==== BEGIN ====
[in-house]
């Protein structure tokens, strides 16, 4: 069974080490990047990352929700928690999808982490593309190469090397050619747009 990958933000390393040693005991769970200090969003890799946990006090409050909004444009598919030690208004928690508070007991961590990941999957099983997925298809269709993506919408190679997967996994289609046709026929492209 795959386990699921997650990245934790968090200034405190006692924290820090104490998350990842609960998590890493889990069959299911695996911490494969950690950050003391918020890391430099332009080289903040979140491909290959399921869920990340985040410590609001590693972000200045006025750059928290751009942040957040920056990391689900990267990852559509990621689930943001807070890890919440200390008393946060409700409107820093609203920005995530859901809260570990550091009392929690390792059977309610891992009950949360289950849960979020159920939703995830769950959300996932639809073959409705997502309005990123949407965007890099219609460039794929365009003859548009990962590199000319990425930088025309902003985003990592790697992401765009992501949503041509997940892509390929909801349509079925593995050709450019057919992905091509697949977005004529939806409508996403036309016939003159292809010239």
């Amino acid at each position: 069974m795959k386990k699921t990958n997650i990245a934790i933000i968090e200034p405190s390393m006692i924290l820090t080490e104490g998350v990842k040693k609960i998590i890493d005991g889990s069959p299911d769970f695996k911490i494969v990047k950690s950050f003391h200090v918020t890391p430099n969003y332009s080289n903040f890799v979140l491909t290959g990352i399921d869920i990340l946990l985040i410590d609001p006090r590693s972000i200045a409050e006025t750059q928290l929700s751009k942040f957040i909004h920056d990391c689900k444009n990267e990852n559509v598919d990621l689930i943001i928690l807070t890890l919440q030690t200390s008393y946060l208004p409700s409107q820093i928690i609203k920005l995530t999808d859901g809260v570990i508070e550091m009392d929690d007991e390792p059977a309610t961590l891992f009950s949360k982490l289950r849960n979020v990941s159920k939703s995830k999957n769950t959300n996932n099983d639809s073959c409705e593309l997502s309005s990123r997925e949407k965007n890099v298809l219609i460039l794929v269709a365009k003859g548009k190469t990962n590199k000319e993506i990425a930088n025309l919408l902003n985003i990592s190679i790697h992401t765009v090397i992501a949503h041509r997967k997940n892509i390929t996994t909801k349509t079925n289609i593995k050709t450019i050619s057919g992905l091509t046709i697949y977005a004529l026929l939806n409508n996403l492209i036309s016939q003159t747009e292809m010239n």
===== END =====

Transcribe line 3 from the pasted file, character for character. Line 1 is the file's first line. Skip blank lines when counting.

């Amino acid at each position: 069974m795959k386990k699921t990958n997650i990245a934790i933000i968090e200034p405190s390393m006692i924290l820090t080490e104490g998350v990842k040693k609960i998590i890493d005991g889990s069959p299911d769970f695996k911490i494969v990047k950690s950050f003391h200090v918020t890391p430099n969003y332009s080289n903040f890799v979140l491909t290959g990352i399921d869920i990340l946990l985040i410590d609001p006090r590693s972000i200045a409050e006025t750059q928290l929700s751009k942040f957040i909004h920056d990391c689900k444009n990267e990852n559509v598919d990621l689930i943001i928690l807070t890890l919440q030690t200390s008393y946060l208004p409700s409107q820093i928690i609203k920005l995530t999808d859901g809260v570990i508070e550091m009392d929690d007991e390792p059977a309610t961590l891992f009950s949360k982490l289950r849960n979020v990941s159920k939703s995830k999957n769950t959300n996932n099983d639809s073959c409705e593309l997502s309005s990123r997925e949407k965007n890099v298809l219609i460039l794929v269709a365009k003859g548009k190469t990962n590199k000319e993506i990425a930088n025309l919408l902003n985003i990592s190679i790697h992401t765009v090397i992501a949503h041509r997967k997940n892509i390929t996994t909801k349509t079925n289609i593995k050709t450019i050619s057919g992905l091509t046709i697949y977005a004529l026929l939806n409508n996403l492209i036309s016939q003159t747009e292809m010239n």